• Read What’s the Secret to Building a High Performing Team?


    What’s the Secret to Building a High Performing Team?

    This is a question that often gets batted around during leadership training sessions.  And to answer it, I often share the results of a Google study called Project Aristotle, which was completed a few years back.  It’s often surprising learning for a lot of leaders, because the key finding was that what matters the most for team effectiveness is less about who is on the team, and more about how the team works together.  Or in other words, when it comes to high performing teams, the whole is greater than the sum of the parts. This isn’t to say that technical competency isn’t important.  Obviously, people have to have the right level of skill and competency to be able to do the job they’re in.  But having the brightest and best technical experts doesn’t necessarily equate to success.  We see this often in sports – the teams that are typically the most successful in making it to the championship are the ones the work the most effectively together, not just the ones that have the biggest and brightest stars. So the bottom line is that cherry picking a group of A players won’t necessarily translate into success. So all this begs the question – If it’s not so much about who is on the team, how do you build a high performing team?  Here’s what the Project Aristotle analysis found, and it boils down to 4 key components: Psychological safety The belief in a team that it is safe to speak up, share opinions and make mistakes.  Is your team environment one where only a few voices dominate, where ideas get dismissed, ridiculed, or shot down?  Are mistakes penalized with blaming or shaming language?  Or maybe there’s an unspoken power dynamic, where folks are jockeying for position.  All of these are signs that your team lacks psychological safety, and as the leader, you set the tone for what is and isn’t acceptable behavior. Accountability To what extent are roles and responsibilities clear in your department?   Are they documented and current?  When you delegate a task, how clear are you on the outcome to be achieved and on what your expectations for success are?  As a coach, I hear all the time about situations where a coaching client delegated a task, only to end up with a pile of crap on their desk a week later.  It’s not enough just to tell someone to do something – a good accountability conversation is one where the manager is clear about expectations and confirms that understanding in the conversation.  Are you having regular performance conversations where you give feedback on what’s working and what could be better, or are you avoiding tackling poor performance? Meaning and purpose This isn’t a nice to have or an airy-fairy thing.  The bottom line is that human beings are ultimately motivated by something greater than just a paycheck.  And this is critical in the context of high performing teams, because in these types of teams folks routinely […]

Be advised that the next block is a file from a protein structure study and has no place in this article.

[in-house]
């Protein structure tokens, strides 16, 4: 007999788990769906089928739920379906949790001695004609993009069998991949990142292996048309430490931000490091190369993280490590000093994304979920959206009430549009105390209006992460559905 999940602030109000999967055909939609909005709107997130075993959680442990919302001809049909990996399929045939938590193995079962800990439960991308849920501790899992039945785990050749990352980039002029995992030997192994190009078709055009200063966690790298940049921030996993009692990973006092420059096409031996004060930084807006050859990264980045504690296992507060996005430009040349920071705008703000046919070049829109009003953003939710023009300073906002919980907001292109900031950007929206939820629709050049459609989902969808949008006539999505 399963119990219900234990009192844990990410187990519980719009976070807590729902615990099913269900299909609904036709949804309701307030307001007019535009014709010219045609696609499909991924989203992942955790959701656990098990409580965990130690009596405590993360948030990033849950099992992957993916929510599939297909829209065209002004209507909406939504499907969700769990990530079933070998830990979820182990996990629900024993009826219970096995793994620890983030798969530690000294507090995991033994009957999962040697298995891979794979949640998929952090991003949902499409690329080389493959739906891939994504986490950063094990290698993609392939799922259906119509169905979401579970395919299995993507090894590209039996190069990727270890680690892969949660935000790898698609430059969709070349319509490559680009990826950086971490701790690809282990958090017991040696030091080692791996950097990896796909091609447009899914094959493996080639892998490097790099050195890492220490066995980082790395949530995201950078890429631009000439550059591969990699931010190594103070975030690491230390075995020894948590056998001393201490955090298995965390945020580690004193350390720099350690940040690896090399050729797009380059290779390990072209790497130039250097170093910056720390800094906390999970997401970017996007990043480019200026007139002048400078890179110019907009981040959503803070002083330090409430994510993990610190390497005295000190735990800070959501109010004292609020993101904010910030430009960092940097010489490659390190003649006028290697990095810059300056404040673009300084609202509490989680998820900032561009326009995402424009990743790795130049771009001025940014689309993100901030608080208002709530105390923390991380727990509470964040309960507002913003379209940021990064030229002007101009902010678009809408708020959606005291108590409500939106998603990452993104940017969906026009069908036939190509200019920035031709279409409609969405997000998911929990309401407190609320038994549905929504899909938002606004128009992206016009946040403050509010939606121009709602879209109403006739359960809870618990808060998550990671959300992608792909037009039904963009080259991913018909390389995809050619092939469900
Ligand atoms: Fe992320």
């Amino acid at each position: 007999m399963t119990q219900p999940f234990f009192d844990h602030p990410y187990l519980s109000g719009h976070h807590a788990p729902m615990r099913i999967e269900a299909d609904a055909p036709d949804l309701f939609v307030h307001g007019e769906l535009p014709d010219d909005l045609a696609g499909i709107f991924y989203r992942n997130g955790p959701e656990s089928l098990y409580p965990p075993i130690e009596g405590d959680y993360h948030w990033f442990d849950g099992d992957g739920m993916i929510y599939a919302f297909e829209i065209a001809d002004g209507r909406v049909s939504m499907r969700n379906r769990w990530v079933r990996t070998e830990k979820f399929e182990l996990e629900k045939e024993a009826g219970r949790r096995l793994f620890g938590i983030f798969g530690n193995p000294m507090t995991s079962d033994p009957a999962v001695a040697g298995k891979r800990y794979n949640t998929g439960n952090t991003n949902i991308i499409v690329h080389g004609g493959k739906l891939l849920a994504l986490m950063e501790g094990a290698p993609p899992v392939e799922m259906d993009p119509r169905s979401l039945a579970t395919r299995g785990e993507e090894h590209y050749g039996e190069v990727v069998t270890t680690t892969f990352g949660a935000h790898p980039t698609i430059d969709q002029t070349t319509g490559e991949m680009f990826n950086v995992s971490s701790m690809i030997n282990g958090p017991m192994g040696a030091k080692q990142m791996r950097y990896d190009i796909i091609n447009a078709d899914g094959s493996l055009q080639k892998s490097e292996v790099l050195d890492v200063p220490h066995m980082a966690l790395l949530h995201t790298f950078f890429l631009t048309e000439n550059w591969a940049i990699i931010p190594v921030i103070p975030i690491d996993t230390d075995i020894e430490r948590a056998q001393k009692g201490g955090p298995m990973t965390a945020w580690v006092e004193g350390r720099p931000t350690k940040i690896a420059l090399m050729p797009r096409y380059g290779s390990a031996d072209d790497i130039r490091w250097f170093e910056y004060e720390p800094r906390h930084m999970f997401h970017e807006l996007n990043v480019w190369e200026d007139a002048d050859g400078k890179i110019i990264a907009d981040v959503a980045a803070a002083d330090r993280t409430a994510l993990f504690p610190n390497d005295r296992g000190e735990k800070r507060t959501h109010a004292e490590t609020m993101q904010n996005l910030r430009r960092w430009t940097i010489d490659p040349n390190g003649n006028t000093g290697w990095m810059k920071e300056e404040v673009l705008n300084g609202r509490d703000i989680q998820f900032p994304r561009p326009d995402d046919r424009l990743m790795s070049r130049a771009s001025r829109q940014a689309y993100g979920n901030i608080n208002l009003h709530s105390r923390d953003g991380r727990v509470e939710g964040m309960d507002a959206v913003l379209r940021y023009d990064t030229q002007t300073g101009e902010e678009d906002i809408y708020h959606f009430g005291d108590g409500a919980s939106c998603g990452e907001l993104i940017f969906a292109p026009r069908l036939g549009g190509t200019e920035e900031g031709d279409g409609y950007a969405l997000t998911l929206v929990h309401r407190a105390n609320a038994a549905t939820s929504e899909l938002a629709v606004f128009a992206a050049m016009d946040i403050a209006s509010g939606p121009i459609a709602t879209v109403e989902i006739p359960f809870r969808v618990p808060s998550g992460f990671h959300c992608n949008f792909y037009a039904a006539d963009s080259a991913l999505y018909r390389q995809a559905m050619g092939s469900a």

May 16, 2024


    4.5 min read